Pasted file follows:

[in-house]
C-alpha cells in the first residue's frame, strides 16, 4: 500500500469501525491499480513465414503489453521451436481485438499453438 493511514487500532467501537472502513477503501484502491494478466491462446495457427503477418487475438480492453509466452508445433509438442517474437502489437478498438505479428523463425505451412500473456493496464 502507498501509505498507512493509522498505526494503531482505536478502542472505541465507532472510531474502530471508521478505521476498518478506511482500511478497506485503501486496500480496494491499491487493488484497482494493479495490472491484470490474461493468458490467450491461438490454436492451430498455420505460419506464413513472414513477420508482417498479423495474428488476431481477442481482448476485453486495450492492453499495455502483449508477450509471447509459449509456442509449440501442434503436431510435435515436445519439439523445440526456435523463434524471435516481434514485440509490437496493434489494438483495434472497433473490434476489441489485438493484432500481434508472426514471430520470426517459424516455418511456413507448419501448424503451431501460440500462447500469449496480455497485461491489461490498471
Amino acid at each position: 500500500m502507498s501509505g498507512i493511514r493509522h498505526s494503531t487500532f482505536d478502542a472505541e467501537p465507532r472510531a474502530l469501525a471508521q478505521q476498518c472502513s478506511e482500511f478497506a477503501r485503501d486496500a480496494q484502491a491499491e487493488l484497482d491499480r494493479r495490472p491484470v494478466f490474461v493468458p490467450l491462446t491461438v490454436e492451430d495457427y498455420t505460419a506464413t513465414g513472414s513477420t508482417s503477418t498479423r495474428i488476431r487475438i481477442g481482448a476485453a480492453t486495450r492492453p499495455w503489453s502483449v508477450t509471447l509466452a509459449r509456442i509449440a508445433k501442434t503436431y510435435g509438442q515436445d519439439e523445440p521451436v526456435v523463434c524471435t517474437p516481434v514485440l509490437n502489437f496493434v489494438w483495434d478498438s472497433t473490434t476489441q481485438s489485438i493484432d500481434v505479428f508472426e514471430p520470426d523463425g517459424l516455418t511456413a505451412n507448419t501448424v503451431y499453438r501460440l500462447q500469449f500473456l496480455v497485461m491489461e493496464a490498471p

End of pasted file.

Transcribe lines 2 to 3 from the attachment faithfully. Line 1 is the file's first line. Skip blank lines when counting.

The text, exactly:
C-alpha cells in the first residue's frame, strides 16, 4: 500500500469501525491499480513465414503489453521451436481485438499453438 493511514487500532467501537472502513477503501484502491494478466491462446495457427503477418487475438480492453509466452508445433509438442517474437502489437478498438505479428523463425505451412500473456493496464 502507498501509505498507512493509522498505526494503531482505536478502542472505541465507532472510531474502530471508521478505521476498518478506511482500511478497506485503501486496500480496494491499491487493488484497482494493479495490472491484470490474461493468458490467450491461438490454436492451430498455420505460419506464413513472414513477420508482417498479423495474428488476431481477442481482448476485453486495450492492453499495455502483449508477450509471447509459449509456442509449440501442434503436431510435435515436445519439439523445440526456435523463434524471435516481434514485440509490437496493434489494438483495434472497433473490434476489441489485438493484432500481434508472426514471430520470426517459424516455418511456413507448419501448424503451431501460440500462447500469449496480455497485461491489461490498471
Amino acid at each position: 500500500m502507498s501509505g498507512i493511514r493509522h498505526s494503531t487500532f482505536d478502542a472505541e467501537p465507532r472510531a474502530l469501525a471508521q478505521q476498518c472502513s478506511e482500511f478497506a477503501r485503501d486496500a480496494q484502491a491499491e487493488l484497482d491499480r494493479r495490472p491484470v494478466f490474461v493468458p490467450l491462446t491461438v490454436e492451430d495457427y498455420t505460419a506464413t513465414g513472414s513477420t508482417s503477418t498479423r495474428i488476431r487475438i481477442g481482448a476485453a480492453t486495450r492492453p499495455w503489453s502483449v508477450t509471447l509466452a509459449r509456442i509449440a508445433k501442434t503436431y510435435g509438442q515436445d519439439e523445440p521451436v526456435v523463434c524471435t517474437p516481434v514485440l509490437n502489437f496493434v489494438w483495434d478498438s472497433t473490434t476489441q481485438s489485438i493484432d500481434v505479428f508472426e514471430p520470426d523463425g517459424l516455418t511456413a505451412n507448419t501448424v503451431y499453438r501460440l500462447q500469449f500473456l496480455v497485461m491489461e493496464a490498471p